Bilingual early childhood studies graduate brings music to the classroom

Bilingual early childhood studies graduate brings music to the classroom

Ruben Sandoval moved to California in 2003 from his native Colombia with a work visa to play and teach music in a church band. Before coming to the United States, Sandoval studied pedagogy in college and then taught at the middle and elementary school level.

Ruben Sandoval outside his third grade classroom at Corvallis’ Garfield Elementary School, which has a dual immersion curriculum.

Sandoval eventually began to work with kids again – first in an after-school program and then teaching Spanish at a private school.

When he moved to Oregon, he found work as a bilingual education assistant, but he wanted to teach again.

The prospect of starting college over again so he could get a teaching license was daunting until Western Oregon University offered him a Project Piece scholarship in 2014.

Although he didn’t know exactly what it would take to get a teaching degree, he decided he couldn’t pass up the opportunity and he began his studies at WOU.

Sandoval said staff at WOU worked hard to help him transfer some of the credits he’d earned before, both from Colombia and from classes he’d taken in California, but he still came into the university with a lot to do.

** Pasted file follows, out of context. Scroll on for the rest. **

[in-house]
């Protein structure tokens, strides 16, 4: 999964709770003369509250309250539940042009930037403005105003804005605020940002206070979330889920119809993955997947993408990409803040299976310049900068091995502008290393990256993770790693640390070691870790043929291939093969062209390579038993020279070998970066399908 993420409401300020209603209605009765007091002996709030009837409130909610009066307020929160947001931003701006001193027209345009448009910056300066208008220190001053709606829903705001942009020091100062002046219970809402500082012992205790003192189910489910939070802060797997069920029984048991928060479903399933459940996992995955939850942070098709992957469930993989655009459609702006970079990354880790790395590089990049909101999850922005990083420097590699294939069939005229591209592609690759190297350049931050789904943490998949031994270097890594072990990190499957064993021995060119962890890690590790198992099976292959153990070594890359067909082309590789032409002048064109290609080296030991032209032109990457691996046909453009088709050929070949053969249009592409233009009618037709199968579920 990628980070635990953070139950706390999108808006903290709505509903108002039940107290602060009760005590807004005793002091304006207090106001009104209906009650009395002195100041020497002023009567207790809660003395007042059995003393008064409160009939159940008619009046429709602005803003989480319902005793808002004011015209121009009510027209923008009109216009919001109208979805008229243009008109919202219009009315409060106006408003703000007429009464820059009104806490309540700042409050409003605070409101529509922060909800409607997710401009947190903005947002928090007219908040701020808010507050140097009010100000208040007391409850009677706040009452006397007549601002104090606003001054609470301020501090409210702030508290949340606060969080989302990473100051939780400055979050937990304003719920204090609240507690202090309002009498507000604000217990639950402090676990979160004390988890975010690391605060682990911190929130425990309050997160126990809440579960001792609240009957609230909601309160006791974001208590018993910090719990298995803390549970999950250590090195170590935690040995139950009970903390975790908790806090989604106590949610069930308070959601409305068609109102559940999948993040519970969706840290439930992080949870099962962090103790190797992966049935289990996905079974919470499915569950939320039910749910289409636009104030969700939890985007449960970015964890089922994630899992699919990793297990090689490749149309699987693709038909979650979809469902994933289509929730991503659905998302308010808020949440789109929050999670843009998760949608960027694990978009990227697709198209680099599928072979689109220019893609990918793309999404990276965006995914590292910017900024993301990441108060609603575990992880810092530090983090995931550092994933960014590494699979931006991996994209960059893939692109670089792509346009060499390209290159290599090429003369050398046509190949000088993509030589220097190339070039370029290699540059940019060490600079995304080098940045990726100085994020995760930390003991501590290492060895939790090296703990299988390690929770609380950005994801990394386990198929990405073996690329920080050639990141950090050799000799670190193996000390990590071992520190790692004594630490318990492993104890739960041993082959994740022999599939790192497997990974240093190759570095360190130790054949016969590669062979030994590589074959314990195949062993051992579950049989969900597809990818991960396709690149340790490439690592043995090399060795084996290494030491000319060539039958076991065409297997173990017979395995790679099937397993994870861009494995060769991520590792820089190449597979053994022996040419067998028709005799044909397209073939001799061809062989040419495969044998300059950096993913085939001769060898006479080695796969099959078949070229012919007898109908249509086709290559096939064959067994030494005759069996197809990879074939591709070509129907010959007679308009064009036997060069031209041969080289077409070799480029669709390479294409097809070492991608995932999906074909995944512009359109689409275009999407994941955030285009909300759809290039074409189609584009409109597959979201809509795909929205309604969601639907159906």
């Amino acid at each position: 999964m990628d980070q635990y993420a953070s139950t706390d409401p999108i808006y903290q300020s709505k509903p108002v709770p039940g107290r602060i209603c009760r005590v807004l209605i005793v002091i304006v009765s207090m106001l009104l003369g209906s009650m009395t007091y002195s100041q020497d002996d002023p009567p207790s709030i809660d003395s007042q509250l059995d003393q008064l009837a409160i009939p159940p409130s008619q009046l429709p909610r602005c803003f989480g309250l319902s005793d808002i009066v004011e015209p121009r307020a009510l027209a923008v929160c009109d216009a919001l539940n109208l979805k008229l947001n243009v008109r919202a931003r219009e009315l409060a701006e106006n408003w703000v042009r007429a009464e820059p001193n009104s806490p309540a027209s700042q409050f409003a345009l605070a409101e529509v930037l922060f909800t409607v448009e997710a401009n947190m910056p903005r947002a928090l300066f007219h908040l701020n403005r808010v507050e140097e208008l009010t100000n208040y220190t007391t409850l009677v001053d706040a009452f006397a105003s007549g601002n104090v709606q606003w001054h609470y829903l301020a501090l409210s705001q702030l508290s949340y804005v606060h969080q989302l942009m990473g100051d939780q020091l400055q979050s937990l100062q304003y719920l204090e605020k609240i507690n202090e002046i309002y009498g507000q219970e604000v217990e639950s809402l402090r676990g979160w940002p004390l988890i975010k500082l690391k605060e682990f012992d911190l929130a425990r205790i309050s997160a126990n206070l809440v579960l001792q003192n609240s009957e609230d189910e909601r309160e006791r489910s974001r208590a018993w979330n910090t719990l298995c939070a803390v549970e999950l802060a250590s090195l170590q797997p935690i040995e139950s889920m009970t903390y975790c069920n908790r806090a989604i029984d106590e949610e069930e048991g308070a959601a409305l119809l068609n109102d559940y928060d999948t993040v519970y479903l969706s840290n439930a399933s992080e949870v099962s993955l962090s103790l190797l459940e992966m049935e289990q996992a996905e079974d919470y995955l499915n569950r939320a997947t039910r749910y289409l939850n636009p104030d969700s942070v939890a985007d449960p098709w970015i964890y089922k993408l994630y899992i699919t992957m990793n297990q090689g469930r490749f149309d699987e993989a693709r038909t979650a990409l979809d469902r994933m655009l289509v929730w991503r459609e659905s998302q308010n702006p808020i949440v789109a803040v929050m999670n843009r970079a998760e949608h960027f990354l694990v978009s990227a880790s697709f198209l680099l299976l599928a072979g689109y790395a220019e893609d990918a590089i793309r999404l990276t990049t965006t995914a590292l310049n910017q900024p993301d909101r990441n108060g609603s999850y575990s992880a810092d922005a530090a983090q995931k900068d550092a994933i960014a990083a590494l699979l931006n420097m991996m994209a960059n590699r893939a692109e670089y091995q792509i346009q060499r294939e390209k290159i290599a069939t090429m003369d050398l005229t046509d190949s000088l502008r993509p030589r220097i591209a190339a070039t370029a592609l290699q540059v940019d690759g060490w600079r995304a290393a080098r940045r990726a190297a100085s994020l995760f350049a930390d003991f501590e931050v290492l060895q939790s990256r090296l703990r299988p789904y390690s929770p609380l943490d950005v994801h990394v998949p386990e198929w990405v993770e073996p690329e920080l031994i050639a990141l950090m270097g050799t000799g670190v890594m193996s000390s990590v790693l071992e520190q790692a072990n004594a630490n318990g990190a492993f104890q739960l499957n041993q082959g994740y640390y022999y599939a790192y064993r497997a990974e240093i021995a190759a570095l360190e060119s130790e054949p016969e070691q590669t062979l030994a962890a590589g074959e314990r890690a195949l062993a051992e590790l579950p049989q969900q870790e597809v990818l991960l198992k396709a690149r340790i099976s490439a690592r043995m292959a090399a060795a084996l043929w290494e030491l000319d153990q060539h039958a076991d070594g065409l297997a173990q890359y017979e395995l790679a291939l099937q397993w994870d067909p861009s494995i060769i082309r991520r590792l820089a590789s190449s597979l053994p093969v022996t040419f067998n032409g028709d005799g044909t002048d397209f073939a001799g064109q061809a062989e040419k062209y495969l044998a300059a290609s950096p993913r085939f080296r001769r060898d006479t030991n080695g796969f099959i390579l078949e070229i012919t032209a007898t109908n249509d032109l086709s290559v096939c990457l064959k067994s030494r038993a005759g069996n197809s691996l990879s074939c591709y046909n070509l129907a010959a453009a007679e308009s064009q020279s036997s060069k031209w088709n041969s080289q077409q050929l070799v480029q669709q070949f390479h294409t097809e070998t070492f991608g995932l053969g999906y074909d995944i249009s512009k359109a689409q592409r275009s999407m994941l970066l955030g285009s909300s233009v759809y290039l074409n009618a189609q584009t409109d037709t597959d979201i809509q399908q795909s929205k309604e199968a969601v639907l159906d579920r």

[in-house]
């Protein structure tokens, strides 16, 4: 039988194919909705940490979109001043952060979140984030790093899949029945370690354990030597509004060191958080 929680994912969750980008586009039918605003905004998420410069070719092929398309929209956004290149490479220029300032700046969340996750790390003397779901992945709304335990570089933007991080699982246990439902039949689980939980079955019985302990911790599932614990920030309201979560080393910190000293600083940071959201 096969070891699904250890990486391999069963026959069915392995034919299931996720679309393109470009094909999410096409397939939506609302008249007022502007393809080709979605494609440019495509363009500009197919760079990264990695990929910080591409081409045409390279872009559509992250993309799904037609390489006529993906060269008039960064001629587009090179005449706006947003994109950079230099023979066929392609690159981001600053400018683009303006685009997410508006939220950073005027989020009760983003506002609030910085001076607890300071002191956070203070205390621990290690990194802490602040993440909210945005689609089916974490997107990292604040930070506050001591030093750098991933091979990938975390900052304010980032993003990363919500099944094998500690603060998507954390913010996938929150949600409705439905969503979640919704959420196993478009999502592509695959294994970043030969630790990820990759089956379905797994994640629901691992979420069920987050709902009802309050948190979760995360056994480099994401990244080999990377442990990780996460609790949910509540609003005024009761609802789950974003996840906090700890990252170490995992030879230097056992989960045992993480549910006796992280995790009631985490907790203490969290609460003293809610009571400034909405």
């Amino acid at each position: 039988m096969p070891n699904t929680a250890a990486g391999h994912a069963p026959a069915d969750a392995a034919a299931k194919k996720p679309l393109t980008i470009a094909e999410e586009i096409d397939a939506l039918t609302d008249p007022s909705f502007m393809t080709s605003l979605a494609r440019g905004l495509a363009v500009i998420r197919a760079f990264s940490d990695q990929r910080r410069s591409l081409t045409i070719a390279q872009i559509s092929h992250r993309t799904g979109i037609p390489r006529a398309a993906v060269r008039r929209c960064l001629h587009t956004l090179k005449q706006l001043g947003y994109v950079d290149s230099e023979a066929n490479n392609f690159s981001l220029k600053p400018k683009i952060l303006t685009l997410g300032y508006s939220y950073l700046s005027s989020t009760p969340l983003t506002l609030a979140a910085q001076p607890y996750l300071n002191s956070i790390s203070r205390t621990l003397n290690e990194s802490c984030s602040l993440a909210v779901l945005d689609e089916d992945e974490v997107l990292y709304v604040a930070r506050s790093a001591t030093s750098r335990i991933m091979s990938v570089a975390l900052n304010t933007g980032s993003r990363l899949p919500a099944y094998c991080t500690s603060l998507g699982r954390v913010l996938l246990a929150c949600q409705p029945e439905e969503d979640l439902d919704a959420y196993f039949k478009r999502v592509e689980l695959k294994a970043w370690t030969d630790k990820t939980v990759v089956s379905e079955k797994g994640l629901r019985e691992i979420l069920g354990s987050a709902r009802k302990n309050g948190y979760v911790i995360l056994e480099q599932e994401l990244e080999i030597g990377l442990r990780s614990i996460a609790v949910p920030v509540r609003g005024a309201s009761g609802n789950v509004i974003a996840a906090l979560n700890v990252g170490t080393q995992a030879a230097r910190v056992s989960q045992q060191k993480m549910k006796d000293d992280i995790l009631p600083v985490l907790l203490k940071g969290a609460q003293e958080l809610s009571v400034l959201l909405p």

“I had to basically start over again, with some exceptions,” he said.

Sandoval’s schedule became especially challenging that year when he was able to get hired on an emergency teaching license at Garfield Elementary School in Corvallis because the dual-immersion school was struggling to hire a long-term bilingual substitute when a teacher went on maternity leave. The school was able to keep Sandoval on as a teacher permanently as he continued making progress on his degree.

Sandoval said during this time he was able to take some classes at WOU online and face-to-face. He also took advantage of the dual enrollment at WOU and Chemeketa to take other classes at Chemeketa Community College. He said this was a challenging time for him because he’d sometimes teach a full day and then drive an hour to spend all evening in classes. “It was a lot,” he said.

Sandoval completed a bachelor’s degree in early childhood studies in 2018 and still teaches at Garfield. “I had a really good experience at WOU,” he said. He said the effort was worthwhile for him to be a teacher again. “If you want to make a difference in students and you love to serve people, this is the way to go,” he said.

Sandoval added that in his classroom he works to create a learning community, where he learns with students and acknowledges when he makes mistakes or doesn’t know something. “Humble yourself and learn from others,” he said. “I learn from my students every single day. My key in school is teamwork. Learn from everybody.”

Music was what brought Sandoval to the U.S., and it still plays a role in his classroom: he usually ends his classes each day by playing guitar for his students and leading them in singing songs in Spanish. “At the end of the day it’s challenging to do something quiet,” he said.

Sandoval said music is a universal language and an authentic, developmentally appropriate way to practice multiple skills, including language.

There are so many things that music does in the classroom. It builds a sense of community; in some ways it creates a sense of belonging too. They are genuinely connected.